I know, I know ‘tis the season to be jolly and full of lots of good cheer. By now you’ve probably already had your office holiday party – or not – depending on the frugality of your employer; I have heard a lot of buzz circulating around lately about companies cracking down on the typical expense and grandeur of these celebrations. Nevertheless, for me at least, the last few weeks on my calendar have been assigned to friends, family, ugly Christmas sweater parties, swapping gifts and toasting to the final days of 2018.
Per usual, nagging in the back of my mind is the preparation for the New Year to come. Financial preparation that is. While it’s not necessary to base your financial goals on a calendar year, it is by far the most common time when people are setting intentions and making 365 days’ worth of plans for themselves and their households.
It is a period of time when most of us reset. With that in mind, there are a few techniques to lock in when (if) you are considering your financial landscape for 2019. In essence, you will be able to start the year off with a tight grip on the reigns with a little forward thinking.
It’s all in the details
Think about it. No matter what you are preparing for the details matter. Whether it’s a home cooked meal or an artistic masterpiece, the specific intricacies are what make the final product stand out. The same goes for your finances. Getting detailed with what your financial goals are takes time, care and precision. Have you ever been pleased to receive your meal from a five-star restaurant with those perfectly julienned vegetables and each item placed meticulously for a delightful presentation?
It should come as no surprise that it was intentional, and we have to care just as much about how we are involved in the final presentation of what we are cooking up financially. Our goals, or end results, are affected by how well we manage our finances. Once you have written down your goals it is necessary to assign somewhat of a pecking order to them. This is personal to you (if single) and should be discussed if you are married. These goals should range from short term to long term and have no limits.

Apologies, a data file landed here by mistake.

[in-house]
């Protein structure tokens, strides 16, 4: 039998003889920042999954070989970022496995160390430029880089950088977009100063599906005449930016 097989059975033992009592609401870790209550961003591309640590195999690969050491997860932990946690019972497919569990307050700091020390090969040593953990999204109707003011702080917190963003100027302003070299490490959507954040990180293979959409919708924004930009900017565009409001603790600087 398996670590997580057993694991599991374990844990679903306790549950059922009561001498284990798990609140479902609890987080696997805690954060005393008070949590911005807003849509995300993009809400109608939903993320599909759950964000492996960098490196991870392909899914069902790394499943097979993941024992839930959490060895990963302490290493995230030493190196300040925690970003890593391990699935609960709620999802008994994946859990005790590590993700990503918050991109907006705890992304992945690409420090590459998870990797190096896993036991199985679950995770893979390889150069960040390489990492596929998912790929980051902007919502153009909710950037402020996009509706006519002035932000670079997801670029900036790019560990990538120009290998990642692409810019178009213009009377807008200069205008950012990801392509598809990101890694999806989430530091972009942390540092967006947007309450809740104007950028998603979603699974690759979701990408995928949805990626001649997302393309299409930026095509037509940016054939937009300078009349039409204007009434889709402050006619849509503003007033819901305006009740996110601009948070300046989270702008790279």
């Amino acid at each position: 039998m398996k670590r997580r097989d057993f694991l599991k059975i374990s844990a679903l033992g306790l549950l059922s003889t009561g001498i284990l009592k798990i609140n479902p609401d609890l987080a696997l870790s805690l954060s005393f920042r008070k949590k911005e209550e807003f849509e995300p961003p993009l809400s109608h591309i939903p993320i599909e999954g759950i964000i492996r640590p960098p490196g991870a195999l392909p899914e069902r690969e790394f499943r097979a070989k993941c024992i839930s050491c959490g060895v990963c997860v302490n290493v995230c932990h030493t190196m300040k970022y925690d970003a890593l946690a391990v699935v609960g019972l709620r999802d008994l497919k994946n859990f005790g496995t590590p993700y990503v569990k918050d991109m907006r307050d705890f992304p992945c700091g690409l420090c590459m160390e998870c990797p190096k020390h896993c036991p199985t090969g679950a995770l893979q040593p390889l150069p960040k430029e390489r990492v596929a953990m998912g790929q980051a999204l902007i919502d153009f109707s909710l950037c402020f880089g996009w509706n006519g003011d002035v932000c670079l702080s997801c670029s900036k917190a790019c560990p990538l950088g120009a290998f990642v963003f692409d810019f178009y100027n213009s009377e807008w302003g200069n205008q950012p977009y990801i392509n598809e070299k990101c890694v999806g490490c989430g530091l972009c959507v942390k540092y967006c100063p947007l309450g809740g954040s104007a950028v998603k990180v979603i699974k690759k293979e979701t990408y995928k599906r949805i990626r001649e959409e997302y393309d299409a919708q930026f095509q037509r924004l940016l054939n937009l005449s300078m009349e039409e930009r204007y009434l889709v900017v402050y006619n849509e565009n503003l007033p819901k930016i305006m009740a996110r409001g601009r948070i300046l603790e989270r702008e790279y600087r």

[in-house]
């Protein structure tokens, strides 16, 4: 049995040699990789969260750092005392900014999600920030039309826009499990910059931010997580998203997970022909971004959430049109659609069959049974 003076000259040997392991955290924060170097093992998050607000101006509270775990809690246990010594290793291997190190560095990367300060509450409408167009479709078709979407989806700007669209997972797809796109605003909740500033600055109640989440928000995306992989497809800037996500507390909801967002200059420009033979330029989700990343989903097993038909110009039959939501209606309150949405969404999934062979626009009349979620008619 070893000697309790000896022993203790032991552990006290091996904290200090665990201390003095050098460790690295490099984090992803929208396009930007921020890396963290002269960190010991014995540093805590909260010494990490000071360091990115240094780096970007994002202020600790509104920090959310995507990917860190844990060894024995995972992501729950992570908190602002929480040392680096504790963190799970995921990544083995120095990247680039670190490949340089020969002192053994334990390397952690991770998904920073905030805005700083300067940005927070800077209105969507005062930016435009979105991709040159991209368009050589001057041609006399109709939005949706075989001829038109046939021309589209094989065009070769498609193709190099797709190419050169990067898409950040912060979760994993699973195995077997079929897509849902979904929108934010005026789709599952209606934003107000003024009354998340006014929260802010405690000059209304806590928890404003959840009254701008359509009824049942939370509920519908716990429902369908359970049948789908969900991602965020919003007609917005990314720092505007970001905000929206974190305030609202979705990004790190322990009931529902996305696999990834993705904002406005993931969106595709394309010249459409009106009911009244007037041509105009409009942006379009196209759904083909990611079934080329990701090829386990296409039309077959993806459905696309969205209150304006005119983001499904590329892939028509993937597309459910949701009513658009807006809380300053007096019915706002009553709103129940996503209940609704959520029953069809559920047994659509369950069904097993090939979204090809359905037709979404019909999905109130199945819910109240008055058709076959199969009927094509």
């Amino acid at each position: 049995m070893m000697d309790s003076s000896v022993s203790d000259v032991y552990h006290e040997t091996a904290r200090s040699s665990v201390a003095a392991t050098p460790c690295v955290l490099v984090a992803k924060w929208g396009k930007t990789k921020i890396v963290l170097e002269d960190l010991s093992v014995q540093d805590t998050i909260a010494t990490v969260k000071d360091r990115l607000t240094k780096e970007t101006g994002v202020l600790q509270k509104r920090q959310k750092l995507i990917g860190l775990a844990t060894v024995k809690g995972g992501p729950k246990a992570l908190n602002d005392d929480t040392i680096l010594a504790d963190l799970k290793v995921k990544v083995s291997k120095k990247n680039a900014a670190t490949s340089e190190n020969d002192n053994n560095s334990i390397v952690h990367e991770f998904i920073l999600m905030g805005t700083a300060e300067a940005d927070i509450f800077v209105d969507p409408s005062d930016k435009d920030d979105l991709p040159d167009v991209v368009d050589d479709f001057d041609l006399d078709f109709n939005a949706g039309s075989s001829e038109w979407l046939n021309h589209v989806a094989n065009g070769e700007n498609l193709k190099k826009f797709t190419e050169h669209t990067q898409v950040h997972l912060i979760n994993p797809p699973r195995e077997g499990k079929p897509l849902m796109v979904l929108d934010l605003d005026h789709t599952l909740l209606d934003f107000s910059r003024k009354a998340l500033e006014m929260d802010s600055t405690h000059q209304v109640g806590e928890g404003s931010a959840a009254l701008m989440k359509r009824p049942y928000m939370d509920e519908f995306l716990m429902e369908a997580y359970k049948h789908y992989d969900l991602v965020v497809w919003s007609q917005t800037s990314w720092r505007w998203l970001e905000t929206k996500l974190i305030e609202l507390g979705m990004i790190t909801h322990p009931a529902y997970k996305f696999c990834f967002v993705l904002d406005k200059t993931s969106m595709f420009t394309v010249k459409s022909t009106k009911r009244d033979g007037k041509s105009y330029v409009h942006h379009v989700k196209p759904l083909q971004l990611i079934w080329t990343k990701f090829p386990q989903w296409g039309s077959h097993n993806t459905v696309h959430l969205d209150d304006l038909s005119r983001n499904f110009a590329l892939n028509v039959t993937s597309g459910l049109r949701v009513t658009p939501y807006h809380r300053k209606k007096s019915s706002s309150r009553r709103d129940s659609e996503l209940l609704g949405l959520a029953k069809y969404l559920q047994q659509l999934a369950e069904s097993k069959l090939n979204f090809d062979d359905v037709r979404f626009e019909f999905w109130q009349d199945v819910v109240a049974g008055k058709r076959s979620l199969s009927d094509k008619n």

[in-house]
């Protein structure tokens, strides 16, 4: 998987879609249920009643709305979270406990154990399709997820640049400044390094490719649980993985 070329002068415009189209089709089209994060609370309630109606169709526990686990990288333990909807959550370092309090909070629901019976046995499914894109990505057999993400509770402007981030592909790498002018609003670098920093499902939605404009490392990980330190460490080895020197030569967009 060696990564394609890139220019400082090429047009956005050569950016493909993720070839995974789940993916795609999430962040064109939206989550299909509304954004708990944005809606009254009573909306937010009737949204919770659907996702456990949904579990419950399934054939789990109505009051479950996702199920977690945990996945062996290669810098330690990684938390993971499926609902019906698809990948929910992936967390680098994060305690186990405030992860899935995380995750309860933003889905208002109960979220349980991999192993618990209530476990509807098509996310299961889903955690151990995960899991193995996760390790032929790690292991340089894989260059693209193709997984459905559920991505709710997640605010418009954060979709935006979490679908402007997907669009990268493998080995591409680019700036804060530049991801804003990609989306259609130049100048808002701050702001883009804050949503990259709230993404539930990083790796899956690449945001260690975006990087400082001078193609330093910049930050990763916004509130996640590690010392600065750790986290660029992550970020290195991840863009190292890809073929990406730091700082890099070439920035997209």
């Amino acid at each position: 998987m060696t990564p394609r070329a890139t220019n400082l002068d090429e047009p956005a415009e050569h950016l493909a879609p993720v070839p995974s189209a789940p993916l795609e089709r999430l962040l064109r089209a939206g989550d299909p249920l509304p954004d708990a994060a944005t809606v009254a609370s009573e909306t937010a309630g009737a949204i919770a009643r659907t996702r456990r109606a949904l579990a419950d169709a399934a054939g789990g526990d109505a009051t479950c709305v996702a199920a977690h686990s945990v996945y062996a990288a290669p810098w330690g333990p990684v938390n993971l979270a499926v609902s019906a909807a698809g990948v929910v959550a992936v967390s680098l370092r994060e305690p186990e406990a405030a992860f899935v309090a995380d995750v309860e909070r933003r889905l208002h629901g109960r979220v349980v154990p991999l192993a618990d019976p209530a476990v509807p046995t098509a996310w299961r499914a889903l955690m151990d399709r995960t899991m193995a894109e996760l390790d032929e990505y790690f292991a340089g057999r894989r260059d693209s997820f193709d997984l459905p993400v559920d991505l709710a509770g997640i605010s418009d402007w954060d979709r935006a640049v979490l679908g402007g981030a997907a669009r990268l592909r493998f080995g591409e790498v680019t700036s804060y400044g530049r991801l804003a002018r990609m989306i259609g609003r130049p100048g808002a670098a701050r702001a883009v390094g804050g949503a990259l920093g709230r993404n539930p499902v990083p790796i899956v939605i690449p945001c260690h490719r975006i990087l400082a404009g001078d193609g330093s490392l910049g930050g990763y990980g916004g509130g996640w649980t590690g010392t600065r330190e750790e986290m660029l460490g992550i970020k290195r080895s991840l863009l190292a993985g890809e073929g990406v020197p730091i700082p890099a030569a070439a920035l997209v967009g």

What’s a goal without a plan?
They say a goal without a plan is just a wish. I don’t know who “they” is but just roll with it, because “they” make a whole lot of sense. It is not enough to have a goal in mind without thoughtfully designing how it will be achieved.
Have you ever booked a flight, packed your bags and boarded a plane not knowing where it was going to land? Me either! What about ridden in a vehicle where the driver didn’t know where they were going? I have, sort of. And that was pretty unnerving. To move about aimlessly is a sure fire way to create a boatload of worry and anxiety, if you happen to be a person that cares about where you land. Unfortunately, when it comes to finances I am not as carefree as I would like to be, primarily because of a lot of mistakes made early on based off of wandering. Planning takes discipline. It also requires you to become fixated on the end result with a confidence in knowing that it will be achieved. Most importantly, planning allows you to stop making financial decisions based on fear.
Ask and you shall receive
The best part about dealing with financial situations is that you do not have to navigate through them alone. There are many qualified professionals that are capable of guiding you through the process of achieving your financial goals. The only thing required from you is transparency and patience. Patience is usually the part that stifles many from achieving their goals. Often times when we are faced with the truth of our financial picture we throw in the towel at the sign of defeat. It is imperative to remember that there is a solution for everything; some just take longer to flesh out than others. Invest in yourself, ask for the help.
Let’s keep doing the work.
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